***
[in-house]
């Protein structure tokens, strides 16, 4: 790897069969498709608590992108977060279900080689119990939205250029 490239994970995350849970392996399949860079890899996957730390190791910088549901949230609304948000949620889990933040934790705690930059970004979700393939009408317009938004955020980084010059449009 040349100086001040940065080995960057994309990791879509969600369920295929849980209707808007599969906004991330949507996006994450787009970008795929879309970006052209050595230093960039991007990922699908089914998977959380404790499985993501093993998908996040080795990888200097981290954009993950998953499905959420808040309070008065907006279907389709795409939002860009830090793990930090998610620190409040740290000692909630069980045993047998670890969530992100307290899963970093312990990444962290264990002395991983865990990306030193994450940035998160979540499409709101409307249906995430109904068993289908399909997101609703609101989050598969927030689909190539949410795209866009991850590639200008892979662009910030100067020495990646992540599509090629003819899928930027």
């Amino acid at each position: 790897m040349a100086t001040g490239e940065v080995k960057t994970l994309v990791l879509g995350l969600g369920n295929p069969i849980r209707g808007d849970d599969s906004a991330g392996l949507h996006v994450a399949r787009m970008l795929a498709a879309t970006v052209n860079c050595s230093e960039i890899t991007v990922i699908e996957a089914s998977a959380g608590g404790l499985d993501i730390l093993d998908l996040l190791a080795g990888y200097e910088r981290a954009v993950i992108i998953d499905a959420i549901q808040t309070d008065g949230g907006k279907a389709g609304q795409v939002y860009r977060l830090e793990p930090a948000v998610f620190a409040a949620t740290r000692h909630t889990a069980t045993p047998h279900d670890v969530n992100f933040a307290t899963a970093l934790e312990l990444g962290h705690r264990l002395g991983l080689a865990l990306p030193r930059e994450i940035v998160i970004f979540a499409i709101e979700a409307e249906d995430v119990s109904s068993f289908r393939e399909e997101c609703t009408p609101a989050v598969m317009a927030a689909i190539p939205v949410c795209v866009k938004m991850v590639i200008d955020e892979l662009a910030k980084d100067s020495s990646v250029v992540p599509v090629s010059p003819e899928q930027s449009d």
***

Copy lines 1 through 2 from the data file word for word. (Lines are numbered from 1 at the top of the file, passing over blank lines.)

[in-house]
């Protein structure tokens, strides 16, 4: 790897069969498709608590992108977060279900080689119990939205250029 490239994970995350849970392996399949860079890899996957730390190791910088549901949230609304948000949620889990933040934790705690930059970004979700393939009408317009938004955020980084010059449009 040349100086001040940065080995960057994309990791879509969600369920295929849980209707808007599969906004991330949507996006994450787009970008795929879309970006052209050595230093960039991007990922699908089914998977959380404790499985993501093993998908996040080795990888200097981290954009993950998953499905959420808040309070008065907006279907389709795409939002860009830090793990930090998610620190409040740290000692909630069980045993047998670890969530992100307290899963970093312990990444962290264990002395991983865990990306030193994450940035998160979540499409709101409307249906995430109904068993289908399909997101609703609101989050598969927030689909190539949410795209866009991850590639200008892979662009910030100067020495990646992540599509090629003819899928930027």